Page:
Another Tuesday, another round of security bulletins from Microsoft. Are you patched? Nessus contains credentialed local checks for all Microsoft security bulletins.
I have always wondered what the term "specially crafted" really means. What is "special"? Merriam-Webster defines it as "distinguished by some unusual quality". "Unusual" is relative, and means that someone has defined what "usual" means. This is where we start to enter a grey area. How do we determine what is "special" if the "usual" is not clearly defined? In this case, I'm talking about RFCs, the documents used to define what "usual" means with respect to Internet protocols. One of the vulnerabilities this month has to do with IPSec and specifically ISAKMP, the key management protocol. Apparently a "specially crafted" packet will cause this service to eat up CPU cycles and cause a DoS condition. These flaws are common, but my concern is that this condition may not always be caused by a malicious attacker using a tool such as Scapy. For example, a VPN client might send "specially crafted" packets because the programmer, who wrote the client software, misinterpreted the RFC. I wish that Microsoft would be a little more forthcoming regarding the details of the flaw, particularly how difficult it is to exploit.
I am also somewhat puzzled by the term "could allow". When using it in the context of remote exploits, it’s even more confusing. A vulnerability either allows or does not allow remote code to be executed. Sure, there are mitigating factors, but if the vulnerability does allow for remote code execution, then Microsoft should just come out and say it. When you are reading security bulletins from Microsoft, keep in mind that "could allow" really means "allows under certain circumstances".
A Vulnerability is Convenient, but not a Requirement
The ability to exploit a Microsoft Office application by enticing someone to download and open a document does not necessarily require a vulnerability to exist. This month, there are two vulnerabilities that require a user to open a document with a vulnerable version of an application. However, research from earlier this year proves that by using Visual Basic macros, an attacker can embed code in a document that will compromise a machine even when opened with a fully patched version of an application. A video tutorial can be found on Mark Bagget's web site. The moral of the story is that you need to have defense in depth and expand your countermeasures to include attacks that are not prevented just by applying a patch. For example, a comprehensive user education program can be effective to mitigate threats that are manipulating the end user.
Patch Tuesday Breakdown and Thoughts
What follows is a breakdown of the patches that have been released by Microsoft in the latest "Patch Tuesday" set and their associated Nessus plugins:
- MS09-069 - Nessus Plugin ID 43061 (Credentialed Check) - A DoS vulnerability in IPSec due to the "specially crafted" packet discussed earlier in this article.
- MS09-070 - Nessus Plugin ID 43062 (Credentialed Check) - Remote code execution for ADFS enabled web servers that requires authentication to exploit.
- MS09-071 - Nessus Plugin ID 43063 (Credentialed Check) - Wireless networks beware: if you are using IAS for authentication, attackers can send PEAP requests that can trigger remote code execution. This can be dangerous, as the authentication server in a PEAP wireless network has to be exposed to wireless clients, which could be attackers lurking (even ones from miles away with the right antenna).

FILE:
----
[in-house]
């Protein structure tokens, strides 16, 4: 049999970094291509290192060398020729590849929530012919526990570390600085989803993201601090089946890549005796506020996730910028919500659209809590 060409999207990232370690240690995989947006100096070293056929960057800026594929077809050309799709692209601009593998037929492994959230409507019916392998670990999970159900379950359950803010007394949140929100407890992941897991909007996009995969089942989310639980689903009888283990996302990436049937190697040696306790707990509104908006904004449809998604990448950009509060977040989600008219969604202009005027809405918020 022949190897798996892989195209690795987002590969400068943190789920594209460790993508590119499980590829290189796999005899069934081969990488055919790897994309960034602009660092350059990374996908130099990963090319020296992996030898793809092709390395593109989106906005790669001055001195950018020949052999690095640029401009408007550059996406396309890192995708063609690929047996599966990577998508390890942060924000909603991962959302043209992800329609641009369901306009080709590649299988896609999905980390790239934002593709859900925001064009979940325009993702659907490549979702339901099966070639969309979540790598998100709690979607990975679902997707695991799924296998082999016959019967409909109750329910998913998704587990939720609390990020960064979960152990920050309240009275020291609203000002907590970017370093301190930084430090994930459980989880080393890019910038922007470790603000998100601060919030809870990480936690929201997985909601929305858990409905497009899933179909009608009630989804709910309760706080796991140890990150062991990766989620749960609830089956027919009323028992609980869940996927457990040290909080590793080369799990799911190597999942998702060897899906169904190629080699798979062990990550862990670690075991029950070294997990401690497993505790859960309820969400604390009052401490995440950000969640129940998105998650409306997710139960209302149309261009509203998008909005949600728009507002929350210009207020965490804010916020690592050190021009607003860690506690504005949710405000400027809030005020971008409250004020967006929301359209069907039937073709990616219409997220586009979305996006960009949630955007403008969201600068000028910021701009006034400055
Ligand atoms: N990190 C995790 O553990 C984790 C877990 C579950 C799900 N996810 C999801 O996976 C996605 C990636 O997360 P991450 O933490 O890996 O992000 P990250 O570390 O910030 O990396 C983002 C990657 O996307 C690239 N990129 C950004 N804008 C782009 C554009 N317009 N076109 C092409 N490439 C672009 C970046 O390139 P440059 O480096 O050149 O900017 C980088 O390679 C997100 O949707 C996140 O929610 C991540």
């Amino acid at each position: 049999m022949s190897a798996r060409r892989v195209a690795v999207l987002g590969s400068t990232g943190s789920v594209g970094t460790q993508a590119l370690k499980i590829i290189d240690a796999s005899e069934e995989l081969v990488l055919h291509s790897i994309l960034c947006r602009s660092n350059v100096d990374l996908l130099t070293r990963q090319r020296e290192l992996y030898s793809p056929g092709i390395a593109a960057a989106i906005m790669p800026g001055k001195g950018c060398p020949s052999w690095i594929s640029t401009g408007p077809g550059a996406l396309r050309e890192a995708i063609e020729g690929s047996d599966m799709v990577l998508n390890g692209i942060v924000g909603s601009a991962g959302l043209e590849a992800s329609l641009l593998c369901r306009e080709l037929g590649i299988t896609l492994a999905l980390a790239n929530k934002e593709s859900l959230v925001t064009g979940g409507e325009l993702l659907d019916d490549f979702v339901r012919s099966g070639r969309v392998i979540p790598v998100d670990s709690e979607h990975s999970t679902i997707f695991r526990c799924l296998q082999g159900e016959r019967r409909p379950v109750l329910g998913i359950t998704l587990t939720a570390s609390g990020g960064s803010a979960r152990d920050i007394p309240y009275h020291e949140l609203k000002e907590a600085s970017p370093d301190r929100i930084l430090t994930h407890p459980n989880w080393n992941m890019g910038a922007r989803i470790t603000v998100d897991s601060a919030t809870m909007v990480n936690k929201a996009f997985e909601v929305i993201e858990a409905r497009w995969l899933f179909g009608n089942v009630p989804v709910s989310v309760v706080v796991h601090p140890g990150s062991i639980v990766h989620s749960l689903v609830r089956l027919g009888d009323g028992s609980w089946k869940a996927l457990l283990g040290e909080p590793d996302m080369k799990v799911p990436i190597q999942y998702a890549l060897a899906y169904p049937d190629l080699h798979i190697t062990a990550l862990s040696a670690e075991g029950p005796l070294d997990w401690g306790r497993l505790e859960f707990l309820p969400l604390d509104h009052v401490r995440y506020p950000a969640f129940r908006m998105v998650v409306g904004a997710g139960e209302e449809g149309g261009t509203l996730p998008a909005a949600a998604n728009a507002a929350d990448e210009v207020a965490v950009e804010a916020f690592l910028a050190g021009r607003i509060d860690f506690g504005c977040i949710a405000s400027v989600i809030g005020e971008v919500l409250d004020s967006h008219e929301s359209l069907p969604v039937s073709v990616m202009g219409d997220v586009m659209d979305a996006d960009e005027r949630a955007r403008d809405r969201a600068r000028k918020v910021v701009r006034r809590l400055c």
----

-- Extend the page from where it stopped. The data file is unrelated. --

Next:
- MS09-072 - Nessus Plugin ID 43064 (Credentialed Check) - There is a public exploit available for one of the five vulnerabilities that this patch affects. However, figuring out which vulnerability is exploitable and which software is affected can cause dizziness. OSVDB to the rescue! The Open Source Vulnerability Database is a web site that allows you to search and sort thousands of vulnerabilities, including the Microsoft security bulletins. I ran a search for "MS09-072" and limited it to "Microsoft Advisories". I got exactly the results I was looking for:
OSVDB Rules! (Click for larger image)
The results show all five of the vulnerabilities contained within this bulletin, when they were disclosed and their descriptions. The disclosure date is especially useful, as we can now see which vulnerability was most likely the one to have a public exploit. OSVDB 60490 was disclosed on 11-20-2009. Clicking on this OSVDB entry showed me all of the currently known information about it, including links to information about the public exploit.
- MS09-073 - Nessus Plugin ID 43065 (Credentialed Check) - This one appears to be low in severity, as exploiting it would be difficult because it relies on opening a Word document in WordPad. In reality, most people who open Word documents use Microsoft Office and will not be affected by this vulnerability because the default application for opening Word documents is Word, not WordPad.
- MS09-074 - Nessus Plugin ID 43066 (Credentialed Check) - This one may have some impact for email filtering rules. For example, how many of us are blocking Microsoft Project files attached to emails? How many of us know for certain the answer to this question? It may be time to find out.
I'd venture to say, "Happy Patching", but in my experience happiness only comes once the patches are all applied – and didn’t break anything in the process!